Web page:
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The desktop (overview) Working with desktop icons The desktop is the main screen area that you see after you turn on your computer and log on to Windows.

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Presentation on theme: "The desktop (overview) Working with desktop icons The desktop is the main screen area that you see after you turn on your computer and log on to Windows."— Presentation transcript:

1 The desktop (overview) Working with desktop icons The desktop is the main screen area that you see after you turn on your computer and log on to Windows. it serves as a surface for your work. When you open programs or folders, they appear on the desktop. You can also put things on the desktop, such as files and folders, and arrange them however you want. The taskbar (overview) sits at the bottom of your screen. It shows you which programs are running and allows you to switch between them. It also contains the Start button, which you can use to access programs, folders, and computer settings

2 Working with desktop icons Icons are small pictures that represent files, folders, programs, and other items. When you first start Windows, you'll see at least one icon on your desktop: The Recycle Bin (more on that later). Your computer manufacturer might have added other icons to the desktop. Some examples of desktop icons are shown below.

3 To add or remove common desktop icons Common desktop icons include Computer, your personal folder, the Recycle Bin, and Control Panel. Right-click an empty area of the desktop, and then click Personalize. In the left pane, click Change desktop icons. Under Desktop icons, select the check box for each icon that you want to add to the desktop, or clear the check box for each icon that you want to remove from the desktop, and then click OK.

4 Create a new folder A folder is a location where you can store your files. You can create any number of folders and even store folders inside other folders (subfolders). Here’s how to create a new folder: Go to the location (such as a folder or the desktop) where you want to create a new folder. Right-click a blank area on the desktop or in the folder window, point to New, and then click Folder. Type a name for the new folder, and then press Enter.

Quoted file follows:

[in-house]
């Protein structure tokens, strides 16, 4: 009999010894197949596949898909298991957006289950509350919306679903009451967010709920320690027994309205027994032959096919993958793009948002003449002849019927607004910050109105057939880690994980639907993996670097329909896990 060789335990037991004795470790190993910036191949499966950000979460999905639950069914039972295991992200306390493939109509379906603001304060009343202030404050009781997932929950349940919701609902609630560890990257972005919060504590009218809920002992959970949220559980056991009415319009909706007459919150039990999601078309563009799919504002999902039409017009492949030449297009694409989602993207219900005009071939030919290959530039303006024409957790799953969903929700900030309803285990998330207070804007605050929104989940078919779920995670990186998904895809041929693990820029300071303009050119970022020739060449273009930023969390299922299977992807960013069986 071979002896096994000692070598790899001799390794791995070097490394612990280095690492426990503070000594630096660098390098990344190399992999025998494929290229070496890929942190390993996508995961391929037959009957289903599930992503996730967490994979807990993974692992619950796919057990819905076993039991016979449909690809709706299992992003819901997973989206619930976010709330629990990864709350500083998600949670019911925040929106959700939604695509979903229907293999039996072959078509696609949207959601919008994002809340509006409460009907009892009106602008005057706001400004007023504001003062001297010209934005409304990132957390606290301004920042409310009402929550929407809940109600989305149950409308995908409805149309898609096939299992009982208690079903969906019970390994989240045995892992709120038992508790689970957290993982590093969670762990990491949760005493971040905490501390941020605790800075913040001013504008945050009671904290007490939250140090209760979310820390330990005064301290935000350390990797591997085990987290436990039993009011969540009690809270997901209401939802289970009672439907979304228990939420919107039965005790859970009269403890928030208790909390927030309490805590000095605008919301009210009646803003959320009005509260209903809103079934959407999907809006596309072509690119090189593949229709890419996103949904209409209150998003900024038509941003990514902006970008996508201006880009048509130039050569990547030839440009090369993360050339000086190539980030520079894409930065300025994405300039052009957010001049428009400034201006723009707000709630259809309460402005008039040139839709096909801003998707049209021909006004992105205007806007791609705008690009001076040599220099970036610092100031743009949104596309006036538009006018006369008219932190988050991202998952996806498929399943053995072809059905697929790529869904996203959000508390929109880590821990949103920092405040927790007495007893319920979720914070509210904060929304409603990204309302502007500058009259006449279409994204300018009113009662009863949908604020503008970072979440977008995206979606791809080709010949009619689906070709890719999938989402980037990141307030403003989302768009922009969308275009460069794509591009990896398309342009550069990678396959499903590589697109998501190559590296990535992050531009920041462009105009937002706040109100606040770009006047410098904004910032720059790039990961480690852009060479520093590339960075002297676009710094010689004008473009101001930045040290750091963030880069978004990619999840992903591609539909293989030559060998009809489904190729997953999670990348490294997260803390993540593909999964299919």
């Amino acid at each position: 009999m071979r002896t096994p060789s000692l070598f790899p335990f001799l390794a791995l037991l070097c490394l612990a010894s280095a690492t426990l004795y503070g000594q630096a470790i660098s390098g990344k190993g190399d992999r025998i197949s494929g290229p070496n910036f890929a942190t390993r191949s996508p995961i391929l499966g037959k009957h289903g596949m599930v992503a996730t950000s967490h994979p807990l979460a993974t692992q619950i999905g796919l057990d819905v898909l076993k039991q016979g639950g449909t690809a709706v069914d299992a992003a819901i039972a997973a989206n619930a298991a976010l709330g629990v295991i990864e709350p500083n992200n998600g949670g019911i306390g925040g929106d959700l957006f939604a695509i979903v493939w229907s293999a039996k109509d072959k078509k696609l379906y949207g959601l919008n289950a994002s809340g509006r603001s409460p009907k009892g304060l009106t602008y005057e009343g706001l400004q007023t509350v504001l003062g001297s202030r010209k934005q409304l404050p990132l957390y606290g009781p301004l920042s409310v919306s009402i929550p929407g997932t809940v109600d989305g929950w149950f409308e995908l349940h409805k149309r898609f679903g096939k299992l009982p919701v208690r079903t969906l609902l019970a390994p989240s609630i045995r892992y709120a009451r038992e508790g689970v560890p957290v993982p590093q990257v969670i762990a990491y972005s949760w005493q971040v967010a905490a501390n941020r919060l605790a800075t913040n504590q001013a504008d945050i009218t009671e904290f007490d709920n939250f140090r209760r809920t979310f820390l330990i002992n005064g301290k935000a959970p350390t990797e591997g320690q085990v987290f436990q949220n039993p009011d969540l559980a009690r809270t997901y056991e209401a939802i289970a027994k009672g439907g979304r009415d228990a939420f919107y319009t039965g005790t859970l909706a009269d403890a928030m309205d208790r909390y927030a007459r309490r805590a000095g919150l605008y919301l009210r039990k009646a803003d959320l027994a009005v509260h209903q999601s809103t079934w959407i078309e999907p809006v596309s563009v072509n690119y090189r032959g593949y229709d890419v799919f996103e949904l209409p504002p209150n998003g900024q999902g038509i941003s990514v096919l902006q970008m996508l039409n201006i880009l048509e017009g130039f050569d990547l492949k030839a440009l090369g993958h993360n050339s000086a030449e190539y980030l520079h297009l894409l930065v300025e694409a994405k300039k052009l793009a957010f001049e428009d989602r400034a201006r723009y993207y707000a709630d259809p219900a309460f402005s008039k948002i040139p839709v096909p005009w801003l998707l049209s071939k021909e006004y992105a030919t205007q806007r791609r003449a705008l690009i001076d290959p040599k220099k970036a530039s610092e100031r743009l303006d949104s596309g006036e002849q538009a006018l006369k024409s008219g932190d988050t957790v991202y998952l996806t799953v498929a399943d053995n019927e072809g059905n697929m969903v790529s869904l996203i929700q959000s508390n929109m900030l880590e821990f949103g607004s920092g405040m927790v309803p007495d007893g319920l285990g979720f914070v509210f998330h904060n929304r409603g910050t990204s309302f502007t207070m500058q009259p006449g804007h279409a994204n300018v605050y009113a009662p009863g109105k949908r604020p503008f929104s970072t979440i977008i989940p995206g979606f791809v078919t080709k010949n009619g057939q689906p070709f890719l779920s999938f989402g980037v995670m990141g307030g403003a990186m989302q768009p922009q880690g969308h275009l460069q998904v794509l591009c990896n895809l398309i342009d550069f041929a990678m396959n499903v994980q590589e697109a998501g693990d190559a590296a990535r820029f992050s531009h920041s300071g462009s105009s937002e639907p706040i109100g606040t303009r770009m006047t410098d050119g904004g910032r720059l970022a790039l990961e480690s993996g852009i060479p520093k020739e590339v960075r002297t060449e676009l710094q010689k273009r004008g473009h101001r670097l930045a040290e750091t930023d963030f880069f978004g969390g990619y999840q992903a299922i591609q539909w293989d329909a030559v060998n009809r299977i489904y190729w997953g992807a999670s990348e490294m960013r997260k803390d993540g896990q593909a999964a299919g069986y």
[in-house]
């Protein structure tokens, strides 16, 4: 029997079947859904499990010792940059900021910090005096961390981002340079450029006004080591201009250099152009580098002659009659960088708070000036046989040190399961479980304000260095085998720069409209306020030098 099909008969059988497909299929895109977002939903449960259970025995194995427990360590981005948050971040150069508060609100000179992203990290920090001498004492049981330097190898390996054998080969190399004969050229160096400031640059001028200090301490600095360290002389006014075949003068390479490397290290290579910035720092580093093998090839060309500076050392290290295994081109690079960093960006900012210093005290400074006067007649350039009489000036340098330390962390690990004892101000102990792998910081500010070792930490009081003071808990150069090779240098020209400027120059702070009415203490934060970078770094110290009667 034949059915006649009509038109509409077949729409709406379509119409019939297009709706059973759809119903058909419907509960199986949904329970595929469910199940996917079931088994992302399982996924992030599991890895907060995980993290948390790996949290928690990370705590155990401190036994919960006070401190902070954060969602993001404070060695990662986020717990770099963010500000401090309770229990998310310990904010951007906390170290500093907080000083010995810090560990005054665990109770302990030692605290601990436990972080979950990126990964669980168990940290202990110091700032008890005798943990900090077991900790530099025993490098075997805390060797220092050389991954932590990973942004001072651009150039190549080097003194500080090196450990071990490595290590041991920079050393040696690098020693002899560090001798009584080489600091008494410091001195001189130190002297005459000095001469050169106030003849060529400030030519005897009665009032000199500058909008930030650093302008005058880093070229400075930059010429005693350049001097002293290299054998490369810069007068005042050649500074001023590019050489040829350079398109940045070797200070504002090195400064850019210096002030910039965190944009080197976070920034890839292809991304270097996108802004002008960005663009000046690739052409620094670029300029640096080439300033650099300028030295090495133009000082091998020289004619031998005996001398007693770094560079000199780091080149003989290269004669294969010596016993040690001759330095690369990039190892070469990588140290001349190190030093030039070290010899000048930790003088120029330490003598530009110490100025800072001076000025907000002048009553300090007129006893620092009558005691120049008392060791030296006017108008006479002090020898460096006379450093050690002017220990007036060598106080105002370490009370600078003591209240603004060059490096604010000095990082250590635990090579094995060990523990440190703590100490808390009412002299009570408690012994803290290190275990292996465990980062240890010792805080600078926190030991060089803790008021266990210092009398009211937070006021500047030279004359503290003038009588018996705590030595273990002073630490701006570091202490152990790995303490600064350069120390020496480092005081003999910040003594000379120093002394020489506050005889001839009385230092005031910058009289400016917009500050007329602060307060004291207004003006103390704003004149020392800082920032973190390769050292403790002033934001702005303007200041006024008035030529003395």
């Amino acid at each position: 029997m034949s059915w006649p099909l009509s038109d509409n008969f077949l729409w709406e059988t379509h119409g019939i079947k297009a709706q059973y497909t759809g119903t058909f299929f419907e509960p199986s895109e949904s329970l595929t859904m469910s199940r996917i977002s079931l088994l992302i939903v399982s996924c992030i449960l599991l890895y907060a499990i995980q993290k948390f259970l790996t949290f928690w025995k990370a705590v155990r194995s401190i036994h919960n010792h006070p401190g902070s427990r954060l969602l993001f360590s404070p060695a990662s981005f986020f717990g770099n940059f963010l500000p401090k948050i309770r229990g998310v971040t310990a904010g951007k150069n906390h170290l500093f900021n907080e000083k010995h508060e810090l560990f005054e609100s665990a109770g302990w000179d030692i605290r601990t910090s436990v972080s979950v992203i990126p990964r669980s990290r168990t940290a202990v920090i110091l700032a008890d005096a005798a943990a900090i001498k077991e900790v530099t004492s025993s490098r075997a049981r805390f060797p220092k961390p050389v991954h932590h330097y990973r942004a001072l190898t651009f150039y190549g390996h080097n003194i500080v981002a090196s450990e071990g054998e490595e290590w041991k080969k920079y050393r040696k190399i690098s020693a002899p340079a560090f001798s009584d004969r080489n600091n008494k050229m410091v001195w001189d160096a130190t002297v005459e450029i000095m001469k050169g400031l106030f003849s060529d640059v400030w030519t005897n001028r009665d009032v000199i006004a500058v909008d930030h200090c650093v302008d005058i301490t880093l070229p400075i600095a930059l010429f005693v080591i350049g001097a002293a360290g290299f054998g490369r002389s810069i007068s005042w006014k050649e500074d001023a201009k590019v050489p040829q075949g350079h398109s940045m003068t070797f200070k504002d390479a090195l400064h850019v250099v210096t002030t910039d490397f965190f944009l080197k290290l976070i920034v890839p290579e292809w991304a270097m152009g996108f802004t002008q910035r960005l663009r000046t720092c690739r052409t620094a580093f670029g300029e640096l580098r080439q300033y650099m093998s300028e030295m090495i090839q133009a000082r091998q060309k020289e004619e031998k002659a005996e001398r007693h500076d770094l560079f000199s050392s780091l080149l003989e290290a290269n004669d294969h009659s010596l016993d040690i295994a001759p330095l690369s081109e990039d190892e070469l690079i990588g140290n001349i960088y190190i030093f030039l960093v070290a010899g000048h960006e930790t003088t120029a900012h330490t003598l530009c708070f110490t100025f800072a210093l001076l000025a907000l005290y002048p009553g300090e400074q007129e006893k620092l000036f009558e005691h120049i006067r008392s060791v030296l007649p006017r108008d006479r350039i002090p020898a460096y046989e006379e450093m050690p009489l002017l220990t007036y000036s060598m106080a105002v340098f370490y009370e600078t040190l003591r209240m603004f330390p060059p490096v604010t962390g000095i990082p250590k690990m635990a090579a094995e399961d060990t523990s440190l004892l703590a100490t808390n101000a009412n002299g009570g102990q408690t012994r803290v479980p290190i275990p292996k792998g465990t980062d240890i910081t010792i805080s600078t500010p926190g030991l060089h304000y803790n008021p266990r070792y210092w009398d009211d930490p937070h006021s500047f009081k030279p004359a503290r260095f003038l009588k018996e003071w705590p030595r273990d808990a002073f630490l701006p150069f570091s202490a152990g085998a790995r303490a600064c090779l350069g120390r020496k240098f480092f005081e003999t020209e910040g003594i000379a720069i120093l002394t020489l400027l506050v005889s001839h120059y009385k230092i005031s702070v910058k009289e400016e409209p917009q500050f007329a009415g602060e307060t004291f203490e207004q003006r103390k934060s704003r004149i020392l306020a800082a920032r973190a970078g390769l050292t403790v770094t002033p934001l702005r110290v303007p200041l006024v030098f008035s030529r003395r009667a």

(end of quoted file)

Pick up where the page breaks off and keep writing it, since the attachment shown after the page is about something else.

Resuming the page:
5 To move a file from a folder to the desktop Open the folder that contains the file. Drag the file to the desktop. To remove an icon from the desktop Right-click the icon, and then click Delete. If the icon is a shortcut, only the shortcut is removed; the original item is not deleted.

6 Selecting multiple icons To move or delete a bunch of icons at once, you must first select all of them. Click an empty area of the desktop and drag the mouse. Surround the icons that you want to select with the rectangle that appears. Then release the mouse button. Now you can drag the icons as a group or delete them.

7 The Recycle Bin When you delete a file or folder, it doesn't actually get deleted right away—it goes to the Recycle Bin To recover files from the Recycle Bin Open the Recycle Bin by double-clicking the Recycle Bin on the desktop. Do one of the following: –To restore a file, click it, and then, on the toolbar, click Restore this item. –To restore all of the files, make sure that no files are selected, and then, on the toolbar, click Restore all items. The files will be restored to their original locations on your computer.

8 The Start menu (overview) Use the Start menu to do these common activities: Start programs Open commonly used folders Search for files, folders, and programs Adjust computer settings Get help with the Windows operating system Turn off the computer Log off from Windows or switch t o a different user account

9 The search box The search box is one of the most suitable ways to find things on your computer. the search box will scour your programs and all of the folders in your personal folder (which includes Documents, Pictures, Music, Desktop, and other common locations). It will also search your e ‑ mail messages, saved instant messages, appointments, and contacts